Ten day self-isolation following a positive test result not only affects those testing positive, but extends to their school and household contacts. At the current low prevalence of infection, unnecessary disruption to schooling and any financial burden for families arising from false positive test results become significant. The impact of false positives in population screening programmes are mitigated by the use of a second confirmatory test. For mass testing in schools however, unless a Government U-turn is on the cards, a confirmatory PCR will only be used for tests conducted in the home, a negative test over-ruling the previously positive LFD, and removing the need to self-isolate. Positive LFD results for tests conducted in a school setting will be upheld regardless of any subsequently negative PCR. [14] Although it is not clear how long on-site school testing will continue beyond testing of those unable or unwilling to use the tests at home, any false positive LFD result has significant implications for students, teachers, and their families. Confirmatory PCR in all those with LFD positive would be a relatively easy and highly recommended solution. [9]  

Government guidance for users of LFDs states that a positive result makes it “extremely likely you are currently infected with covid-19 and risk infecting others” and that “lateral flow tests can detect the vast majority of cases.” [15,16] Others have highlighted even more misleading information about “very accurate” LFD tests that has been provided to schools and forwarded to parents. [17] A poll taken on 5 March showed schools and parents remain confused about the benefits from mass testing. Only 41% of 200 schools thought the LFDs would keep them safe, more than half reported consent rates below 85%, many even under 50%. [18] Concerns about potential individual harms from false positive results are likely to contribute to lack of consent. Ongoing engagement with, and confidence in, the covid testing programme more generally has the potential to be undermined by individual experience of false positive test results which come to light following confirmatory PCR testing.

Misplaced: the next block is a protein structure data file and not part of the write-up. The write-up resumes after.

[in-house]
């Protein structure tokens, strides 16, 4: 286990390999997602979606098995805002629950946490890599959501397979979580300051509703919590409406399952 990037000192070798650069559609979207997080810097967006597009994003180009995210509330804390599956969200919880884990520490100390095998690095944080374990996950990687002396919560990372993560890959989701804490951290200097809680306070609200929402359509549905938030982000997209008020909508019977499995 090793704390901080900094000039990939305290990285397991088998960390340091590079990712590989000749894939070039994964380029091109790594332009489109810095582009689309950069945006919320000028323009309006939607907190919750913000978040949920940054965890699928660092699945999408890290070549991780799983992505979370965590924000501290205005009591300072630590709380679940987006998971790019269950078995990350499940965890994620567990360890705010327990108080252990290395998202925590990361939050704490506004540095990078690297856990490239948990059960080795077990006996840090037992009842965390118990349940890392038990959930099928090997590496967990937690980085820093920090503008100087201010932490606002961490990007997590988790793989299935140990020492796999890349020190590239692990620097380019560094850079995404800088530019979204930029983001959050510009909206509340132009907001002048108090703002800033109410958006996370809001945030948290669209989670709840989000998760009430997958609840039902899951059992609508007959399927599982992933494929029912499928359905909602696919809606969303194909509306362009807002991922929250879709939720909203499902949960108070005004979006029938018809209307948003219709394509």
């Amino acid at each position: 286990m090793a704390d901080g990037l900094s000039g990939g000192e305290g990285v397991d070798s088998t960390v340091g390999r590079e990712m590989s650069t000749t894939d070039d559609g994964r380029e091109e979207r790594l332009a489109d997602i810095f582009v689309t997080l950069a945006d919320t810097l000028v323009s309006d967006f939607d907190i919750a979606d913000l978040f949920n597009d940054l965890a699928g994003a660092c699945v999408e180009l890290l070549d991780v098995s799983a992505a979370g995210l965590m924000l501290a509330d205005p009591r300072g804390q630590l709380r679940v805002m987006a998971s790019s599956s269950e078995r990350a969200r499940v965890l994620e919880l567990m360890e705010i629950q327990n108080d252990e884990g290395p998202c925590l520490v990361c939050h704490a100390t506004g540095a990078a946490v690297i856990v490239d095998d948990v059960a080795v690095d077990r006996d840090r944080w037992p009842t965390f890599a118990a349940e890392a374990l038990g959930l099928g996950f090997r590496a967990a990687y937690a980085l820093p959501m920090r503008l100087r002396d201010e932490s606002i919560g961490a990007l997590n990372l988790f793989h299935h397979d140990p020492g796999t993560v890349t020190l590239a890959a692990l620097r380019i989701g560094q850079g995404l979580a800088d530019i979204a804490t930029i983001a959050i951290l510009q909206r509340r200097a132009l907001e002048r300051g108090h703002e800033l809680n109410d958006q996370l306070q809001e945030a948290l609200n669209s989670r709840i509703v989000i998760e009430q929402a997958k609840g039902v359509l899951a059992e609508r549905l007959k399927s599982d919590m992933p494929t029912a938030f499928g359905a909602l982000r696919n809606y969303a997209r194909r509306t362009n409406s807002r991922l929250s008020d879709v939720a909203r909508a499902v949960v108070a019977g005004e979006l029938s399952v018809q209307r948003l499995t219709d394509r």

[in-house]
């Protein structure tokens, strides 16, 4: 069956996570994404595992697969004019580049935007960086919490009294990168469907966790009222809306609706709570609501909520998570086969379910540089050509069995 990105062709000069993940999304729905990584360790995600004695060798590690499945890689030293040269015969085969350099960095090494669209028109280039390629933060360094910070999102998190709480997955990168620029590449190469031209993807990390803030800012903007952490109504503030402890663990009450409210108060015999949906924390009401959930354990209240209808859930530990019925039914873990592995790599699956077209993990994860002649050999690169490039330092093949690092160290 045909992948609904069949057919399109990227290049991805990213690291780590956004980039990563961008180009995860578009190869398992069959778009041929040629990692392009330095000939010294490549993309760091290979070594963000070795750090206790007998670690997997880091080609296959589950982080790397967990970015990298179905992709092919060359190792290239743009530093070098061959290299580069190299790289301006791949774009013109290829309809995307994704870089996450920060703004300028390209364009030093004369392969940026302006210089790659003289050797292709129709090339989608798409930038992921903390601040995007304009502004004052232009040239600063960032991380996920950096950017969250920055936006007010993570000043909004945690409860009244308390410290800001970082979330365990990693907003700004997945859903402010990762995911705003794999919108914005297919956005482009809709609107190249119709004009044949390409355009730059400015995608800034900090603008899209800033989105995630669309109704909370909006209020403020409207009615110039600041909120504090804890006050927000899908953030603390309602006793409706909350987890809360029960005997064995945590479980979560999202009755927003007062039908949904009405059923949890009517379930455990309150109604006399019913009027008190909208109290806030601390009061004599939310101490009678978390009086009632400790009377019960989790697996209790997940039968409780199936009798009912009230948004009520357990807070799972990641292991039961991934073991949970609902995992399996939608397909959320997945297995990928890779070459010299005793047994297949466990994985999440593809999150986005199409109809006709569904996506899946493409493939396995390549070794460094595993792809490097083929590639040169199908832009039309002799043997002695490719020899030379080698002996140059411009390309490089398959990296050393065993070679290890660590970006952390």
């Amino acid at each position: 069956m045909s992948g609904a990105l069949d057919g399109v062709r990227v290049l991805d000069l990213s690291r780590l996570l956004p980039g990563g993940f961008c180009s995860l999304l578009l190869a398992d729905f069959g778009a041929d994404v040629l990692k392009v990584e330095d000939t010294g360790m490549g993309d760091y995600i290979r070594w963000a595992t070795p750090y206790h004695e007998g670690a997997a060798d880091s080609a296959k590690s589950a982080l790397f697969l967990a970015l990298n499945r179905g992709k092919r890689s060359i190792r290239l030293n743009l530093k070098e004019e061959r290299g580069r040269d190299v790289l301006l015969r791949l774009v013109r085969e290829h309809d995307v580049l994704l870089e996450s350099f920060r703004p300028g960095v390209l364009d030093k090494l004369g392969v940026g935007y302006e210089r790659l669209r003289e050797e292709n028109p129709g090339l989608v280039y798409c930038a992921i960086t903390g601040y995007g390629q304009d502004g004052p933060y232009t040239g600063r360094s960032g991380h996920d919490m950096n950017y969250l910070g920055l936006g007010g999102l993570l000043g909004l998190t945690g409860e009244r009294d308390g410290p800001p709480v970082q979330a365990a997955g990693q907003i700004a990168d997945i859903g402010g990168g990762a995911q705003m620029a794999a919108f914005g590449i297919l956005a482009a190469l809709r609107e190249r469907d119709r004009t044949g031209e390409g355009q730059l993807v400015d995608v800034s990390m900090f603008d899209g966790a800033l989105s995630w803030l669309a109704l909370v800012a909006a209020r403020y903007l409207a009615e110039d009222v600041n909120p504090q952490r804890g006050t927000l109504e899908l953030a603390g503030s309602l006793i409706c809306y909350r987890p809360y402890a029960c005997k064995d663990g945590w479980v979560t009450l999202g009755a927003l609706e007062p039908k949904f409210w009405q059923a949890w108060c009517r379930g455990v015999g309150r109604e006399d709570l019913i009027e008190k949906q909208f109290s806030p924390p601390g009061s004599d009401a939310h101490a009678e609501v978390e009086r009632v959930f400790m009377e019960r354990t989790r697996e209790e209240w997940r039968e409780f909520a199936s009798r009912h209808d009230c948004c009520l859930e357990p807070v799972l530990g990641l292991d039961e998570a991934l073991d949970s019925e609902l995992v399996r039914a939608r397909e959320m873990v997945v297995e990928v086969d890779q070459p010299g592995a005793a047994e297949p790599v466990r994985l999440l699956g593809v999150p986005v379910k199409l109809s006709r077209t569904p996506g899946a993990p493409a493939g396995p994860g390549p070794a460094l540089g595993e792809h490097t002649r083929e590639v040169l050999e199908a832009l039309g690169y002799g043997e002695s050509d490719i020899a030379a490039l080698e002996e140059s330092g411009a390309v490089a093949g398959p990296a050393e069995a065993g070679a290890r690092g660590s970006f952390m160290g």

Testing for covid-19 infection is an important public health tool for driving down transmission. [19] As we’ve seen in the past week, mass asymptomatic testing is problematic and needs to be carefully managed to avoid confusion, increase participation, and maximise potential benefits.  As the balance shifts away from individual benefit, it becomes more important to consider the support needs of individuals to engage in activities for which they see no short term gain and at worse, potentially negative consequences. [20] These concerns are magnified when we consider that both engagement and benefit are likely to be inversely correlated with social disadvantage; individuals who pose the greatest risk of transmission are also those least likely to engage. [21] Currently, engagement in the school mass testing programme is likely to further widen existing inequalities. 

Teachers and students (and their parents) may be willing to consent to testing for the sake of the wider population benefit, if there was explicit consideration and mitigation of the potential harms from false negatives and false positives and a commitment to evaluation of the policy.

Jac Dinnes, Senior Test Evaluation Methodologist, University of Birmingham.

Clare Davenport, Senior Clinical Lecturer, University of Birmingham.

Competing interests: none declared.